After working in the hospitality industry for most of her adult life, Jeri Deschamp was laid off a year ago.
At age 60, she hit the job trail in Rapid City and quickly discovered that hospitality jobs were scarce, at least for someone her age.
“The business is a very high-stress business,” she said. “But I loved it.”
Living with her daughter and barely scrapping by financially, Deschamp opted to join the Senior Community Service Employment Program in May. Through the program, she works 20 hours a week at the Dahl Arts Center. The job has allowed her to update her computer skills, earn a little money, make some contacts and keep busy while she continues to look for full-time work.
The Employment Program may not be around much longer for older workers like Deschamp if budget cuts approved in the U.S. House of Representatives become a reality.
The thought of losing the program right now worries Deschamp, especially with the job market still tight. “It’s frightening,” she said.
The Senior Community Service Employment Program is a federally funded job training and employment program created to help low-income older workers return to the workforce. To qualify, people must have an income of less than $13,613 annually. Most of the program participants are ages 70 to 90 and “on the brink of homelessness,” said Shirley Stuart, director of the program for both South Dakota and North Dakota.
Through the program, workers are paid minimum wage for 20 hours a week. They can stay in the program for up to 48 months but the average is 27 months, said Stuart.
Program participants work in libraries, schools, city offices and nonprofits such as the Dahl.
Last year, 930 seniors went through the program in South Dakota, working at 432 training sites throughout the state. They provided 350,700 hours of community service, Stuart said. Of the people who participated, 119 got jobs in their communities after their training, she said.
The employment program is funded with $2.8 million from the federal government and $540,888 from the South Dakota Department of Labor, which comes from a federal grant, Stuart said.
Stuart said the potential loss of the program would be devastating not only to the participants but to the nonprofits who depend on the workforce.
“It would be really a double whammy as far as this program being eliminated or even terribly downsized,” she said.
Craig Lewis, manager of the Habitat for Humanity Restore, would see that whammy effect.
“They’ve been a tremendous help for us,” he said of program participants. “As a nonprofit, it helps us save money because we don’t have to hire people.”
The Restore has participated in the program for the past two years, having as many as three participants working in the store at a time. “Right now, I don’t have anyone and I’m desperate,” Lewis said.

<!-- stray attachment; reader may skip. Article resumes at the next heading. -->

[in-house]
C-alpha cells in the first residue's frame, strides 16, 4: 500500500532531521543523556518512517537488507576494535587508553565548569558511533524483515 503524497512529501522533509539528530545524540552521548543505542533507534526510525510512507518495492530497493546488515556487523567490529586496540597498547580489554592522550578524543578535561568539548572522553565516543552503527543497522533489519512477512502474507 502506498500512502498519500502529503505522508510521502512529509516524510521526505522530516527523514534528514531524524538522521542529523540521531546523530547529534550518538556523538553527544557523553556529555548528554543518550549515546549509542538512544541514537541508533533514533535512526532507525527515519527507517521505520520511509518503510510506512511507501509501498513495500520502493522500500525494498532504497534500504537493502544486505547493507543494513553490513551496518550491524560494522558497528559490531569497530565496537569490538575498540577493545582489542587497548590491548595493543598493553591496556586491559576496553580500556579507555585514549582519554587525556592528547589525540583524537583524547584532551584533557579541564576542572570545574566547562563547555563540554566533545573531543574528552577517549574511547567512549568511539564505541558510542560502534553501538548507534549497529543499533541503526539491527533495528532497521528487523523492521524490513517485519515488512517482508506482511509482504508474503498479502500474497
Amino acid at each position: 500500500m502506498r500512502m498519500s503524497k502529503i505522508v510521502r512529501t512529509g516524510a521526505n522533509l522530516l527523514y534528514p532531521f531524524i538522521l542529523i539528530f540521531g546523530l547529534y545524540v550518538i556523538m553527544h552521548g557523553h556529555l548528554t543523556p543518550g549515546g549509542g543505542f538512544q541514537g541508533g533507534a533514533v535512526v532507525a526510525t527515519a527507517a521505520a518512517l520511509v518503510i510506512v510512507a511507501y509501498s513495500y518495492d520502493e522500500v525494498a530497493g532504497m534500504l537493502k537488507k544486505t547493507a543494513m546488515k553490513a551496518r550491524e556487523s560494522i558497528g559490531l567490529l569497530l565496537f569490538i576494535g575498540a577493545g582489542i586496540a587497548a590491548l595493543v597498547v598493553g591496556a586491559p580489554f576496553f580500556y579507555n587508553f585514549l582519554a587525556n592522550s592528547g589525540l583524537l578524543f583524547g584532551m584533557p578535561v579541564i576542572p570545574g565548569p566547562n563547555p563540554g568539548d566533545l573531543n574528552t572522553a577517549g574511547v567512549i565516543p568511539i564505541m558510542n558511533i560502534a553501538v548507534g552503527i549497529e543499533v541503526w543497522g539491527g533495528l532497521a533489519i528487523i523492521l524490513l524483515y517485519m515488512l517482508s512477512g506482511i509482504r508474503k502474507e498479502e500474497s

Of the people who have gone through the program at Restore, three have been hired full time by Habitat for Humanity. Others have gone on to other full-time jobs in the community.
“The one I had in the back (of the store), I just helped him find a job,” Lewis said. “One of the things we can do here is give them some job experience. … Then when they go out looking for a job, we can give them references.
“This is a good way for them to work themselves back into the workforce.”
Barb Evenson, Community Services director at the Dahl, said the program has played a critical role in the Dahl’s past and she hopes its future. Program participants were instrumental in the Dahl’s expansion in 2009.
Evenson said one program participant who worked at the Dahl had 40 years of experience in the heating and ventilation business.
“I got her to help in setting up our building maintenance system. There’s no way I could have afforded to pay someone,” she said.
Another program participant who had worked in collections helped deal with vendors.
“Again, how in the heck would you be able to afford someone with that kind of experience,” Evenson said. “Most of the time it’s been a pretty critical part of being open — for a public building with no money.”
The Republican-supported proposed budget cuts come in the wake of an election based largely on fiscal responsibility. Republicans promised early and often that they would create a leaner government.
Like most of her fellow Republicans, Rep. Kristi Noem, R-S.D., supports the budget cuts, acknowledging that they aren’t easy.
“We cannot afford to borrow 42 cents on the dollar, much of it from the Chinese, and send the bill to our children and grandchildren. Spending cuts require strong and honest leadership in Washington and the reality is we cannot continue to fund programs, even worthy ones, with dollars we don’t have. Restraining our deficit spending will lead to private-sector job growth. That’s the key to growing our economy,” she said in a recent email.
Stuart sees that argument as flawed. By training people to return to the workforce through programs such as the senior employment program, communities will see growth, she said. At the same time, fewer people will require public assistance, which costs governments money.
“This is an economic stimulus for communities,” she said. “This is brand new money into the community.”
“These are not rich people, and updating their job skills is the shot that they have … I don’t think it’s a frivolous program.”
Deschamp said the program has done more than just re-train her on the computer and provide a small salary. It’s given her back some confidence. She hopes those things will be instrumental in finding a job that will provide her with an independent future.
“I would just as soon work forever,” she said.
Contact Lynn Taylor Rick at firstname.lastname@example.org or 394-8414.